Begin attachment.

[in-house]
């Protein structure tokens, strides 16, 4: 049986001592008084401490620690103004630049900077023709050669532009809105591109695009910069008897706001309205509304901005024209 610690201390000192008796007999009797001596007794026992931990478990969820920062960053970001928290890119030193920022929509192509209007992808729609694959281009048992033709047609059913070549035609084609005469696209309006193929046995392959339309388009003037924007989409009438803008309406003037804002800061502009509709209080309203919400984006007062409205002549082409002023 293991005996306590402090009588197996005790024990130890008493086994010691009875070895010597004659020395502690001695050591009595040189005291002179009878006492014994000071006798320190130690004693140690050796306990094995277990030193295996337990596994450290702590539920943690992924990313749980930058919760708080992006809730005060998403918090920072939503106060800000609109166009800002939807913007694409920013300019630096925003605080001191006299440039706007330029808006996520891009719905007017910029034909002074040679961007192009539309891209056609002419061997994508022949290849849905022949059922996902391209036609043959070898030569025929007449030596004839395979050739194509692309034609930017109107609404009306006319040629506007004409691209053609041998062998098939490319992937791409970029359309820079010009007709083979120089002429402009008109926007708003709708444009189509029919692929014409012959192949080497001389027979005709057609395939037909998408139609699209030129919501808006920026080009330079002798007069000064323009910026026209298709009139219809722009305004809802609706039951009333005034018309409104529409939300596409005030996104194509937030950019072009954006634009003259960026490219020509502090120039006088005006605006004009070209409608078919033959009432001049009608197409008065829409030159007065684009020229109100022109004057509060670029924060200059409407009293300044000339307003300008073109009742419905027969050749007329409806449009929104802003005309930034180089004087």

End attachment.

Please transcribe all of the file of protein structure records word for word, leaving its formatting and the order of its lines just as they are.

[in-house]
């Protein structure tokens, strides 16, 4: 049986001592008084401490620690103004630049900077023709050669532009809105591109695009910069008897706001309205509304901005024209 610690201390000192008796007999009797001596007794026992931990478990969820920062960053970001928290890119030193920022929509192509209007992808729609694959281009048992033709047609059913070549035609084609005469696209309006193929046995392959339309388009003037924007989409009438803008309406003037804002800061502009509709209080309203919400984006007062409205002549082409002023 293991005996306590402090009588197996005790024990130890008493086994010691009875070895010597004659020395502690001695050591009595040189005291002179009878006492014994000071006798320190130690004693140690050796306990094995277990030193295996337990596994450290702590539920943690992924990313749980930058919760708080992006809730005060998403918090920072939503106060800000609109166009800002939807913007694409920013300019630096925003605080001191006299440039706007330029808006996520891009719905007017910029034909002074040679961007192009539309891209056609002419061997994508022949290849849905022949059922996902391209036609043959070898030569025929007449030596004839395979050739194509692309034609930017109107609404009306006319040629506007004409691209053609041998062998098939490319992937791409970029359309820079010009007709083979120089002429402009008109926007708003709708444009189509029919692929014409012959192949080497001389027979005709057609395939037909998408139609699209030129919501808006920026080009330079002798007069000064323009910026026209298709009139219809722009305004809802609706039951009333005034018309409104529409939300596409005030996104194509937030950019072009954006634009003259960026490219020509502090120039006088005006605006004009070209409608078919033959009432001049009608197409008065829409030159007065684009020229109100022109004057509060670029924060200059409407009293300044000339307003300008073109009742419905027969050749007329409806449009929104802003005309930034180089004087």